I’ve talked to a number of prospective clients recently, and even a few current clients, who have expressed concern about investing money today given that stocks are close to or at all-time highs. Surely stocks are poised for a drop after their dramatic run up over the last 12 months, shouldn’t we just wait until they go down and buy cheaper? Let’s consider this question more closely...
In the minds of investors, the stock market and diversified portfolios frequently or most commonly go down after hitting all-time highs. You probably remember a time when stocks were at highs and then declined, and so you’ve convinced yourself that that trajectory is the most common path the market takes. But it’s not. The chart below looks that the return on the S&P 500 over 1-yr, 3-yr, and 5-year periods AFTER it reached an all-time high during any month from 1926 through 2019. What do you notice? On average, stocks are up quite a bit AFTER hitting an all-time high; new highs mostly commonly predict…more highs!
- If you waited a year to invest after the stock market hit an all-time high, you missed out on an average gain of +13.9%--that's the equivalent of 14 years of standard financial advisor fees (1%/yr)!
- If you waited three years, you missed an average of +10.5% per year--that's 35 years of standard advisory fees, an entire retirement!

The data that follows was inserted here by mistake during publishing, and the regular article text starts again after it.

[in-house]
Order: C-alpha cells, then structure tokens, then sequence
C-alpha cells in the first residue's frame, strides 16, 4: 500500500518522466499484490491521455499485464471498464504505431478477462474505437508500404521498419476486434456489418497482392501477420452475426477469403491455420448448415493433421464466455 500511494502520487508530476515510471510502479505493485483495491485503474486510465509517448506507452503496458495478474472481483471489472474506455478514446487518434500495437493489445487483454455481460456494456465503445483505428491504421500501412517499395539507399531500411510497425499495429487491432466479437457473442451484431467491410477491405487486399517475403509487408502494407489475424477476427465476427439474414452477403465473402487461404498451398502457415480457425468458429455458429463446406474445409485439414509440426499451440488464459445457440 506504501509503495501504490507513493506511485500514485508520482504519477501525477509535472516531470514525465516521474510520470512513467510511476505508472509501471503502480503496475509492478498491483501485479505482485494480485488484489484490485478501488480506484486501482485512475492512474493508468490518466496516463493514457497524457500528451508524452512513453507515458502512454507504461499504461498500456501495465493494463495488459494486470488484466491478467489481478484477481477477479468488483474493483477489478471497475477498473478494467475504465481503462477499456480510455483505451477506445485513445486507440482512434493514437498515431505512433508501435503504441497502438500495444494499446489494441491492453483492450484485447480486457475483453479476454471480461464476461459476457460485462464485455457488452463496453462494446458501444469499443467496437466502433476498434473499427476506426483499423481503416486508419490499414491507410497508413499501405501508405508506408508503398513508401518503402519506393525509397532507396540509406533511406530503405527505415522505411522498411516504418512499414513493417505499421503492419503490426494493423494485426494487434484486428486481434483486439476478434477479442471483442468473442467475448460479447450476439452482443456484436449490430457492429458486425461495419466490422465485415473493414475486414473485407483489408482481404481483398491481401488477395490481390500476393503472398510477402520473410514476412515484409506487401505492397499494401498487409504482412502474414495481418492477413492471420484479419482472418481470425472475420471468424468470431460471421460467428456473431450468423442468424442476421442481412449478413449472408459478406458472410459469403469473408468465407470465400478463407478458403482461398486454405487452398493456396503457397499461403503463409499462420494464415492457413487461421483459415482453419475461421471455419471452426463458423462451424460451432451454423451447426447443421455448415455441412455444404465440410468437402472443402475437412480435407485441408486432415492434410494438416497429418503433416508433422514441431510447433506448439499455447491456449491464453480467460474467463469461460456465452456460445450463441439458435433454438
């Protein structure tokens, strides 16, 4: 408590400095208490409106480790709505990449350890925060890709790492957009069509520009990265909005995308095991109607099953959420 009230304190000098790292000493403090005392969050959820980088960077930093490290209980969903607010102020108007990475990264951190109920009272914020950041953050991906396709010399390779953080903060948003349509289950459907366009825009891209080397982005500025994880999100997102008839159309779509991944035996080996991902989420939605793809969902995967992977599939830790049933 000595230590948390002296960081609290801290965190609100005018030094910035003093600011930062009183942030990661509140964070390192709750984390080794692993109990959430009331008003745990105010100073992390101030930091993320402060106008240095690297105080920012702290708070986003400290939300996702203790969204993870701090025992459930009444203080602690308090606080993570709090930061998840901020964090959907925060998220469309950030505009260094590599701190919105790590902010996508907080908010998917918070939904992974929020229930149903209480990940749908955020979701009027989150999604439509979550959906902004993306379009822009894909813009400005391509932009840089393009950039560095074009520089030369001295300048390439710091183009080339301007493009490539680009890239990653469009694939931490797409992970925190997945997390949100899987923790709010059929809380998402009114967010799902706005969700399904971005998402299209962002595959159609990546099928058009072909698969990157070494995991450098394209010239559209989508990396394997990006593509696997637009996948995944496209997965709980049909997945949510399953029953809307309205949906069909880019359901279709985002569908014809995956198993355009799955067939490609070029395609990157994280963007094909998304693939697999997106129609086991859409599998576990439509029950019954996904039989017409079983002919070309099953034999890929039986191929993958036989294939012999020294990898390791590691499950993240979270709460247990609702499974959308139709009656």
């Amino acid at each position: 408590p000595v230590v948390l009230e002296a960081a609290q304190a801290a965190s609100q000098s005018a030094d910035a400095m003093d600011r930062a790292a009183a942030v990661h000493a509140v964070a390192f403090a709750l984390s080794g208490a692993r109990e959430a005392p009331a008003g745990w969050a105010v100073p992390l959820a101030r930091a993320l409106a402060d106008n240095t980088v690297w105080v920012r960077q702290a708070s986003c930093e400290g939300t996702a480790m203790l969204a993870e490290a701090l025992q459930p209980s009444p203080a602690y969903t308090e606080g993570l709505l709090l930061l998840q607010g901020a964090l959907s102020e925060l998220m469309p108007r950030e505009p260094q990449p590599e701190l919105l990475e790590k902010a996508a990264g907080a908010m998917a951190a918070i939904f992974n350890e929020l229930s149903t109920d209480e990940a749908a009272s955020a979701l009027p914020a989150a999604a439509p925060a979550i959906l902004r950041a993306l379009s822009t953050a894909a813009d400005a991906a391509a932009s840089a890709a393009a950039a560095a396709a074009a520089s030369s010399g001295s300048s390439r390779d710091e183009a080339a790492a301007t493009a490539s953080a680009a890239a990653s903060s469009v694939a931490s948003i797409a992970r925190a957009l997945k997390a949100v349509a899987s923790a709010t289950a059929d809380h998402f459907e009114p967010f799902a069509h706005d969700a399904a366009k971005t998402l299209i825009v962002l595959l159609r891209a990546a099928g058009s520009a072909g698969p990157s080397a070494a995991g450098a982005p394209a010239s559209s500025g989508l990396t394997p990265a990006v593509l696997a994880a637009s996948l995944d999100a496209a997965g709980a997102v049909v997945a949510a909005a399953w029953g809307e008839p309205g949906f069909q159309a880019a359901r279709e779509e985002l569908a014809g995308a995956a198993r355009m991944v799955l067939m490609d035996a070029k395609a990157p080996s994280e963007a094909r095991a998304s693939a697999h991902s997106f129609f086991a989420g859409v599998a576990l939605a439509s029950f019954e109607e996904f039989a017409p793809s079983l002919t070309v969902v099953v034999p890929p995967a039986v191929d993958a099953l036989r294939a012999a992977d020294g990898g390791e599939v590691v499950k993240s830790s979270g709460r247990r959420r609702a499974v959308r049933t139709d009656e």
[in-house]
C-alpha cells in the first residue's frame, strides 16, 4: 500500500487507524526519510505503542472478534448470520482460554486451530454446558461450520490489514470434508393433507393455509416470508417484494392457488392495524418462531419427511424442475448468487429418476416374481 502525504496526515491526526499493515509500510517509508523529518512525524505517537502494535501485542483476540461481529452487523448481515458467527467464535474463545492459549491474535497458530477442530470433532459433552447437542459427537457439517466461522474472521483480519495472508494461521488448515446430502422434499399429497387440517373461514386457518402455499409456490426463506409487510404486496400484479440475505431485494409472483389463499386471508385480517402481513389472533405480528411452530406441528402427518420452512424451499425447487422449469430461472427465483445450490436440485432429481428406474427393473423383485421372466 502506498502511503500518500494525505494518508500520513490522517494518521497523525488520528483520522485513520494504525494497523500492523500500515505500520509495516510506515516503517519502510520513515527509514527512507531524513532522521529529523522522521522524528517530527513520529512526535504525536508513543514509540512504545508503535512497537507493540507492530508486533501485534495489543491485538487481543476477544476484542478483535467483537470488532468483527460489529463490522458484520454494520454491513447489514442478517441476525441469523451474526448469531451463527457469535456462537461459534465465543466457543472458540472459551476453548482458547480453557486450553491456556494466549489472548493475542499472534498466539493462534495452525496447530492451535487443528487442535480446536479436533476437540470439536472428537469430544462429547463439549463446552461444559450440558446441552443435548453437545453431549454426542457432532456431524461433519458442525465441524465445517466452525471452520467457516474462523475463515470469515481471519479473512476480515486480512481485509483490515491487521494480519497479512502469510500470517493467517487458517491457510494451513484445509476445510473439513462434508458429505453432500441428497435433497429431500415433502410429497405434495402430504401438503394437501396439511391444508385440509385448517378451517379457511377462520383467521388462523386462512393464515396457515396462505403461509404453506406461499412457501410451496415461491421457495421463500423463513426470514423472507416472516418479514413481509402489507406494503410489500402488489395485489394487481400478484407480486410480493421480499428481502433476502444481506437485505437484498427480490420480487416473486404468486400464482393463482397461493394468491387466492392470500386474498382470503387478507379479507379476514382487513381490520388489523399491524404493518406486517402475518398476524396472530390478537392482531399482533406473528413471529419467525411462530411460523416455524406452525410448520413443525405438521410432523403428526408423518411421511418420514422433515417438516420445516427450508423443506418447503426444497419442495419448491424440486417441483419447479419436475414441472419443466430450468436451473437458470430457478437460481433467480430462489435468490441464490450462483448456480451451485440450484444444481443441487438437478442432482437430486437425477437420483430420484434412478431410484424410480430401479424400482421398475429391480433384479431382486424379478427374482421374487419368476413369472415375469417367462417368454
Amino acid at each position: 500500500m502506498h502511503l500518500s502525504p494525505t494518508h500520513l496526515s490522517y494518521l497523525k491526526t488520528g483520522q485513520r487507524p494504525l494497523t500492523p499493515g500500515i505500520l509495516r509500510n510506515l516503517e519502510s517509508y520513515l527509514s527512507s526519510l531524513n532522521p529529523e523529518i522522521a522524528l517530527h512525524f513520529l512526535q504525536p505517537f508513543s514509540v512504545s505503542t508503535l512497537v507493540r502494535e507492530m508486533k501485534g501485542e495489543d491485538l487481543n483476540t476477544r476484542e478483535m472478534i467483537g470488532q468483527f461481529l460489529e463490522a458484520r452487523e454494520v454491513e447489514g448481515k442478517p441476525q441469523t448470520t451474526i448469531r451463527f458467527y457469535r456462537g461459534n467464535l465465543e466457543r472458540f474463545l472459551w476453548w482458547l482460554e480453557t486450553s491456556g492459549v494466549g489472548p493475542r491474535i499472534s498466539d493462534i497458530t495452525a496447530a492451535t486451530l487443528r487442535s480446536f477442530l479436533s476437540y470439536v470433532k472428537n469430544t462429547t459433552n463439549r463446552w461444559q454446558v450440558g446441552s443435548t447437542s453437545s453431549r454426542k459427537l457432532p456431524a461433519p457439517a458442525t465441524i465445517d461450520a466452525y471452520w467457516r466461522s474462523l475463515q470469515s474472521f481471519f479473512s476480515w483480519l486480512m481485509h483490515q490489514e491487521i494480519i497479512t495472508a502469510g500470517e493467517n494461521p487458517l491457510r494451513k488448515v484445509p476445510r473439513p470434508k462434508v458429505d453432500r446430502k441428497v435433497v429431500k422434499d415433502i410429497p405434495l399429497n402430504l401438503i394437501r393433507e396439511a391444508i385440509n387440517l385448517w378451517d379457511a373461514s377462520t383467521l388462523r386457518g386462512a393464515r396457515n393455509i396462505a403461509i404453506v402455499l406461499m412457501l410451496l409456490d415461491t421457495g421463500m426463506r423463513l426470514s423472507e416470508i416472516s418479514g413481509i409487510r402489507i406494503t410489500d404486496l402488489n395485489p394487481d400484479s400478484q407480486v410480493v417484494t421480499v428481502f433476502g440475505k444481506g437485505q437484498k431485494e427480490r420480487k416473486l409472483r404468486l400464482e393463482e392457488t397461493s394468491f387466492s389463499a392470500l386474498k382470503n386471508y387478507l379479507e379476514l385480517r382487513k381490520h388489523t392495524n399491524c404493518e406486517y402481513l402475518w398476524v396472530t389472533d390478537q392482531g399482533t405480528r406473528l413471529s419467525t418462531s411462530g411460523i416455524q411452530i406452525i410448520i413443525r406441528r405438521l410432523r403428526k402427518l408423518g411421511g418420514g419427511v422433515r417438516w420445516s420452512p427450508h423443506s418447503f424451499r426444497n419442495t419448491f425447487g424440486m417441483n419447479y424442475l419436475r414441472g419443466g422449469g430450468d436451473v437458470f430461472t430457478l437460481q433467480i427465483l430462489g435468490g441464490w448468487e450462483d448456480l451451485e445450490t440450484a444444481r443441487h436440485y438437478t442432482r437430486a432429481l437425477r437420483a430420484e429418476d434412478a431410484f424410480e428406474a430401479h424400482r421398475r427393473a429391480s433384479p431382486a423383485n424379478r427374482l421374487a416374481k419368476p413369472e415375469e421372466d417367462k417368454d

- And waiting five years cost you an average of 9.9% per year in missed-out-on gains--that's 60 years of standard financial advisor fees, an entire lifetime!
Can you really afford to watch your wealth stagnate, on average, as markets most likely continue to trudge forward with average or above-average returns while you earn nothing sitting in cash? I doubt it.
But are these gains the result of a few periods with outsized gains while most of the remaining periods disappoint? Hardly...
Believe it or not, the likelihood that you’ll make money in stocks over the next few years AFTER the market hits an all-time high is actually THE SAME as all periods of time. Consider the table below — the S&P 500 was higher an average of 81%, 84%, and 85% over all 1-yr, 3-yr, and 5-yr periods AFTER hitting an all-time high, with all-time high months representing 30% of the entire period. Over all 1-yr, 3-yr, and 5-yr periods, including the other 70% of the time, the S&P 500 has only been positive 75%, 84%, and 88% of the time. The amount of the gains AFTER all-time highs and on average over all periods is also the same. Contrast the average gains above with the average gains over all periods — +12.3% over 1-year periods, +10.6% over 3-year periods, and +10.1% over all 5-year periods.
Once you have determined what your long-term goals are, and the appropriate asset allocation that should achieve your required rate of return without taking more risk than you are comfortable with, then the best time to invest (to fund that goal/portfolio) is TODAY. It doesn’t matter if stocks have done well recently or done poorly, future expected stock returns are always positive and you’ll need every day of those returns — the good ones and the bad ones (because we don't know how to separate the two in advance) — to achieve a successful investment experience.
Is it OK to invest at all-time highs? Absolutely!
Past performance is not a guarantee of future results. Index and mutual fund performance includes reinvestment of dividends and other earnings but does not reflect the deduction of investment advisory fees or other expenses except where noted. This content is provided for informational purposes and should not to be construed as an offer, solicitation, recommendation or endorsement of any particular security, products, or services.